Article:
Find and share ideas for checking in with students during a project, class, or semester to assess their learning and see if content or instruction needs adjusting.
- Within these methods you’ll find close to 40 tools and tricks for finding out what your students know while they’re still learning.
- A quick formative assessment tool also encourages all students—even shy ones—to participate in discussions.
- Techniques for introducing new material and feedback to students throughout a lesson—a way to spark deeper insights and learning.
- A quick assessment strategy replaces raised hands, encouraging more students to contribute by accommodating their different processing needs.
- Checking for understanding is good for both students and teachers. We’ve rounded up a variety of digital tools to help you do it.
- When students make “I notice” and “I wonder” comments on course content, teachers can see what they know—and what they need to learn.
- This quick exercise scaffolds peer critique for elementary students.
- A strategy for using a quick, whole-class reflection on content as a verbal exit ticket.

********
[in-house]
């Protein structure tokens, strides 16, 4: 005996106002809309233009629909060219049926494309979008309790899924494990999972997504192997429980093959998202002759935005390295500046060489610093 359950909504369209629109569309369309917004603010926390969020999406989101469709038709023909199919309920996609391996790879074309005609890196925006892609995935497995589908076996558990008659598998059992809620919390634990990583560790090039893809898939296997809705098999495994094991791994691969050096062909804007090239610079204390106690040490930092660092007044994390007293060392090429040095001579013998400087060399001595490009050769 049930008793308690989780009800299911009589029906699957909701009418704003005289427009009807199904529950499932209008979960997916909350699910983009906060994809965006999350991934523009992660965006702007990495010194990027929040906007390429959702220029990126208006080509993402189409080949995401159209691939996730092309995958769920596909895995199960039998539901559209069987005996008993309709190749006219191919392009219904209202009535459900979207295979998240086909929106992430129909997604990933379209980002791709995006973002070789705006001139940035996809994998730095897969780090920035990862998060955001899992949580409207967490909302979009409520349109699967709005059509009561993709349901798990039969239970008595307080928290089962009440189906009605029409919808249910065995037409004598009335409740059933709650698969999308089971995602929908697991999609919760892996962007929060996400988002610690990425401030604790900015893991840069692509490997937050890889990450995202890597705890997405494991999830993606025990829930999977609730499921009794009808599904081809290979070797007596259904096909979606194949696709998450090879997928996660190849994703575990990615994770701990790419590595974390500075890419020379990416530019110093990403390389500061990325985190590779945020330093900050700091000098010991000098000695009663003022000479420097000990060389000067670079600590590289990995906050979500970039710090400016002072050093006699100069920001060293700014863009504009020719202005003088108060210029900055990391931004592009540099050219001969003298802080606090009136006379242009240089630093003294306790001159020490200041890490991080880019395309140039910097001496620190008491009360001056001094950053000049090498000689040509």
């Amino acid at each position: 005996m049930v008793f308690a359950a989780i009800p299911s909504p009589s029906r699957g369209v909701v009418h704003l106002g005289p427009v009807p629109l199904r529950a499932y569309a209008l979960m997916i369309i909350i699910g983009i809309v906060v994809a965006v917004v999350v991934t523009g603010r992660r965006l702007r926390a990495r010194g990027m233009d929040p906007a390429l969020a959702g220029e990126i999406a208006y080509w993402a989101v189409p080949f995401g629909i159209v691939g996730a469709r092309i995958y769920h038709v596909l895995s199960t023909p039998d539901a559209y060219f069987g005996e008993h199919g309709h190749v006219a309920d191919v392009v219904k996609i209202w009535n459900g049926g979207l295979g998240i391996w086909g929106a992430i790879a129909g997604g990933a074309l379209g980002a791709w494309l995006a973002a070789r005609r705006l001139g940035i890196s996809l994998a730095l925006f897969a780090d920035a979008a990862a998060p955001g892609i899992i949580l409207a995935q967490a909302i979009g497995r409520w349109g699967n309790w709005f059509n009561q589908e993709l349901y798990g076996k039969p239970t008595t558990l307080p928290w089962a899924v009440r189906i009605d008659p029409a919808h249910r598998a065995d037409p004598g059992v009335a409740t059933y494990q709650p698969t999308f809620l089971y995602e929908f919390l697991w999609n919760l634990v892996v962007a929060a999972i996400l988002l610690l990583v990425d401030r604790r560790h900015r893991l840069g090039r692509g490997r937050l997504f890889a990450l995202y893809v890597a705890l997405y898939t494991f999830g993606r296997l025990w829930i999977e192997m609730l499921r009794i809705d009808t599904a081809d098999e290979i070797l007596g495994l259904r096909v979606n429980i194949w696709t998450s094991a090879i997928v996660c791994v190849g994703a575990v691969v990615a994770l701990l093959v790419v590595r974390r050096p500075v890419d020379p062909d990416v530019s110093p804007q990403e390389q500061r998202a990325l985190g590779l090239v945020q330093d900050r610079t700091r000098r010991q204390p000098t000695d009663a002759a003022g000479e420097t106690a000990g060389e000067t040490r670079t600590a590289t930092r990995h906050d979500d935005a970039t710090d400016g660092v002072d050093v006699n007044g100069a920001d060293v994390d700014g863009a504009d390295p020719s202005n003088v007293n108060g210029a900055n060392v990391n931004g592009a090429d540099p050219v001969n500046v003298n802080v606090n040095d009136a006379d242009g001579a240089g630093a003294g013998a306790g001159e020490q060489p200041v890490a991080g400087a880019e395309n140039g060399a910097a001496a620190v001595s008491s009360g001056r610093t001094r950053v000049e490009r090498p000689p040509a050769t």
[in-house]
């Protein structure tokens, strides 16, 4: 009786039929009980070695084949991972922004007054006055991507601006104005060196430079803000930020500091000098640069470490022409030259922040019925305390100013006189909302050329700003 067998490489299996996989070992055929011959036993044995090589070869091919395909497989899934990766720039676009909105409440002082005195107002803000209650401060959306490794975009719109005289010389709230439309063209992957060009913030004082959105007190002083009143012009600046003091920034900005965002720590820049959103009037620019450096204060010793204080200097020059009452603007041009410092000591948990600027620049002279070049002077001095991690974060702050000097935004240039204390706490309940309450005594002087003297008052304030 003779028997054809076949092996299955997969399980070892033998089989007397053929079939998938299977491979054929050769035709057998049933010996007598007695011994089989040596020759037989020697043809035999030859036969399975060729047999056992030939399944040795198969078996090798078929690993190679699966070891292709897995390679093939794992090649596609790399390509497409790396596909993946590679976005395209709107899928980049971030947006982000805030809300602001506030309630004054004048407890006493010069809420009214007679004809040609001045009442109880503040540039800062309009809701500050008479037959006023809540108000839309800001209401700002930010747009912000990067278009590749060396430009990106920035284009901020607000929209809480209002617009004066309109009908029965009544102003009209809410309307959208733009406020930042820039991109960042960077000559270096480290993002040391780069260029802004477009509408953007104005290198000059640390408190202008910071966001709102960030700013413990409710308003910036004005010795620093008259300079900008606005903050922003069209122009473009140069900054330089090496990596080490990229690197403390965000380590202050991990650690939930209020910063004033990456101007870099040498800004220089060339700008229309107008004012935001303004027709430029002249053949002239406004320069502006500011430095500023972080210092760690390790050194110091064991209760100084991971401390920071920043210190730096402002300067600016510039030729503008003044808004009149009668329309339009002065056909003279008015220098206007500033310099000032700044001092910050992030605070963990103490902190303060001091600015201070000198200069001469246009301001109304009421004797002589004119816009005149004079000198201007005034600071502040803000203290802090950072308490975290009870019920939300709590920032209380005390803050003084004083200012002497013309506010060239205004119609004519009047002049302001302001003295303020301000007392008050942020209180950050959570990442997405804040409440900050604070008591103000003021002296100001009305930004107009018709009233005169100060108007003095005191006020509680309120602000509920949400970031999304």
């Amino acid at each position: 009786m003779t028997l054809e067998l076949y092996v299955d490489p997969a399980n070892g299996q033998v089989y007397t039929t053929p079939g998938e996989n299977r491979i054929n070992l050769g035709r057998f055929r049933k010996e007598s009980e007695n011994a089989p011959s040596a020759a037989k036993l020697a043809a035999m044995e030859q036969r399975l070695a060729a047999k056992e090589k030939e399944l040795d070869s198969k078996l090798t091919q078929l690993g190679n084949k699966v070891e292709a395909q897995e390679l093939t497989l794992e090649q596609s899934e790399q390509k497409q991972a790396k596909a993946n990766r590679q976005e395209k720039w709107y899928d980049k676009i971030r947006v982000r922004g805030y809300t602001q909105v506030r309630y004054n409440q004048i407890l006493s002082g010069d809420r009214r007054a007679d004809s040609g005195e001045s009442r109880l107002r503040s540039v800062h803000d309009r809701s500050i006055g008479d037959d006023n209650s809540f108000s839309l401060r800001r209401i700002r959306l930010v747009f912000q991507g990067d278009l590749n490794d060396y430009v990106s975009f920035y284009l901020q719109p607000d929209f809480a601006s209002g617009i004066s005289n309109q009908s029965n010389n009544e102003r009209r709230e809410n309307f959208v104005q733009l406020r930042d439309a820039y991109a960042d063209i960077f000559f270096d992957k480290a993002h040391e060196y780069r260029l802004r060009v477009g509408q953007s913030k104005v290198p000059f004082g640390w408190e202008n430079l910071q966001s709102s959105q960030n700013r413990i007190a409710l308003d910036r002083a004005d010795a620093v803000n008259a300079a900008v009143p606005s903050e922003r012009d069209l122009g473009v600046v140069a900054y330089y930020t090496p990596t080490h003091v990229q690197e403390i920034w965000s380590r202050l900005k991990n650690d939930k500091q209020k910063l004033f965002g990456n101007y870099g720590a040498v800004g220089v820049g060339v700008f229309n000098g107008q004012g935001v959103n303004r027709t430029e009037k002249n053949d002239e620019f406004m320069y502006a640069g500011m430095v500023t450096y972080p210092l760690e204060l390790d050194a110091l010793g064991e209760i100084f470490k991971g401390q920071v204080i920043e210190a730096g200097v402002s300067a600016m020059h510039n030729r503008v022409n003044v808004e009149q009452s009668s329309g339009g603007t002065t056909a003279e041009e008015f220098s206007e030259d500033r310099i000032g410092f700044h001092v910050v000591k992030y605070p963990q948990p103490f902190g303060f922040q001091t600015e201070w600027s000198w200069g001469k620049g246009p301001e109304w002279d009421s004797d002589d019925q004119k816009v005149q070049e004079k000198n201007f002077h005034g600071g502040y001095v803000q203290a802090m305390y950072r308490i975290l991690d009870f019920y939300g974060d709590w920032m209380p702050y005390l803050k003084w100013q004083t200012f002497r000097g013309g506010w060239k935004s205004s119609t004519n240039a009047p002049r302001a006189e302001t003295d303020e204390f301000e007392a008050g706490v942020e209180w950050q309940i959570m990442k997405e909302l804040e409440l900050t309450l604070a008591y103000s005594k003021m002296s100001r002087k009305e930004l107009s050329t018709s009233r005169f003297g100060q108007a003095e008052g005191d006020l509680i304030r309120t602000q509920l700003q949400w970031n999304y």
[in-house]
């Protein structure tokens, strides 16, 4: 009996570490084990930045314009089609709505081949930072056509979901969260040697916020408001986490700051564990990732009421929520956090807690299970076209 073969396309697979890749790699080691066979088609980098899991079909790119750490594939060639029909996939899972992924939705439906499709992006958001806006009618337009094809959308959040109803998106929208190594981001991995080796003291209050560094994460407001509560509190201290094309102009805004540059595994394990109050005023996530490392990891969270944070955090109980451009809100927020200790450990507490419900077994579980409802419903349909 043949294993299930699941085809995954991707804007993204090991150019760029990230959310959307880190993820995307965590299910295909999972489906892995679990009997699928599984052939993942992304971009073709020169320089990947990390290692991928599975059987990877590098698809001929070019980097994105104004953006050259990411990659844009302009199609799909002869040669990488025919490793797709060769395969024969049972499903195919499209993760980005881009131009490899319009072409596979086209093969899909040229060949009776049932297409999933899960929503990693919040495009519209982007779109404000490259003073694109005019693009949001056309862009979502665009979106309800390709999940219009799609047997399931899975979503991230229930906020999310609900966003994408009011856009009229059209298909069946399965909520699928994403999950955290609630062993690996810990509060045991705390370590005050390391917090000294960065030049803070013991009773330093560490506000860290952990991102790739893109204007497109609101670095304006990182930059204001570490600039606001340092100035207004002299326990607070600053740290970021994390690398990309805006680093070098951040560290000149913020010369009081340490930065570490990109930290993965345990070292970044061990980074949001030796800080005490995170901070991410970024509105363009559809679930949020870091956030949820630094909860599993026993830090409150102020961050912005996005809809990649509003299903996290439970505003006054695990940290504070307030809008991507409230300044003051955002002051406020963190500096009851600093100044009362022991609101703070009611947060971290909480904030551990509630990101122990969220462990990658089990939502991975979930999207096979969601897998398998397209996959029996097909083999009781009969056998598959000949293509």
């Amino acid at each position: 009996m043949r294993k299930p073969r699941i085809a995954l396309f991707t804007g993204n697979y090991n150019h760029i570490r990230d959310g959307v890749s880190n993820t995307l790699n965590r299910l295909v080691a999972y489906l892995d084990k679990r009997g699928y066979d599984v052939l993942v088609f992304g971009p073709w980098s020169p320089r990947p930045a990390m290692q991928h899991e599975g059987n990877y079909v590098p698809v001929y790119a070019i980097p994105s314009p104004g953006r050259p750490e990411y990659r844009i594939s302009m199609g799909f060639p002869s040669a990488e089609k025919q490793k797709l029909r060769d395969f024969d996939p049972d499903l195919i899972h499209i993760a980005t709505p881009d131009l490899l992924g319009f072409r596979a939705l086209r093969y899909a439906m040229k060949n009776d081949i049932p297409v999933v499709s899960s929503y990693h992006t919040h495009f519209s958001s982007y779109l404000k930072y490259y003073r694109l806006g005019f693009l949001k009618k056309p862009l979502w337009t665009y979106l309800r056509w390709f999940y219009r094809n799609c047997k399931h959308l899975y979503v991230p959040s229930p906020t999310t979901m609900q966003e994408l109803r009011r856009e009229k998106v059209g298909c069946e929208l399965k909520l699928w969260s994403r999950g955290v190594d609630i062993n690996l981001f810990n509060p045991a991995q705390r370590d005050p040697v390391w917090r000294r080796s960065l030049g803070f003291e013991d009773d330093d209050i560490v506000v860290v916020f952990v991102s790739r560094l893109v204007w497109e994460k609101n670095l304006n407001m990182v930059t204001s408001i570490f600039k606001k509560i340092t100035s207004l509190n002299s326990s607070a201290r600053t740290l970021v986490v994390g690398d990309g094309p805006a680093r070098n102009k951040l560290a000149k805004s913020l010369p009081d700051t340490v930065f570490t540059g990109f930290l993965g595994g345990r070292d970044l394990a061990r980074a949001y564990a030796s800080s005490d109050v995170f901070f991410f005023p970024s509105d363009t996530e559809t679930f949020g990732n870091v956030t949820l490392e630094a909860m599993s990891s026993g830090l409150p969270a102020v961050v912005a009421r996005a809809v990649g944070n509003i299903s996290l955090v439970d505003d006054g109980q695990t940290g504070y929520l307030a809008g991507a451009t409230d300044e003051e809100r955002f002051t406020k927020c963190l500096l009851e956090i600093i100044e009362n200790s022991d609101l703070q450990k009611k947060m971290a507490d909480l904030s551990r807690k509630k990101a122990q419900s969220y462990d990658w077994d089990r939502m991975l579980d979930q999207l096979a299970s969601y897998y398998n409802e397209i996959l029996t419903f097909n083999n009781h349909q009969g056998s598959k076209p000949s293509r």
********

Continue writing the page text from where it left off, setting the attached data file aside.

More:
- Gather and use valuable student data to inform your classroom practice.
- Through alternative formative assessment, teachers can check for student understanding without falling back on the tedious or intimidating pop quiz.
- An assessment called a one-pager has students use art to show what they know—and it can be used across the curriculum.
- Formative assessment can be as simple as thumbs up or down and as creative as having students illustrate a page of a story.
- Nonverbals are gestural cues that can help students quickly and respectfully communicate their reactions, needs, and levels of understanding in a fast-paced classroom.
- Scaffold students’ thinking about complex texts by asking what the text says, how it works, what it means, and what it inspires them to do.
- Exit cards can be easy—and sometimes even fun—for students to create with a variety of digital tools.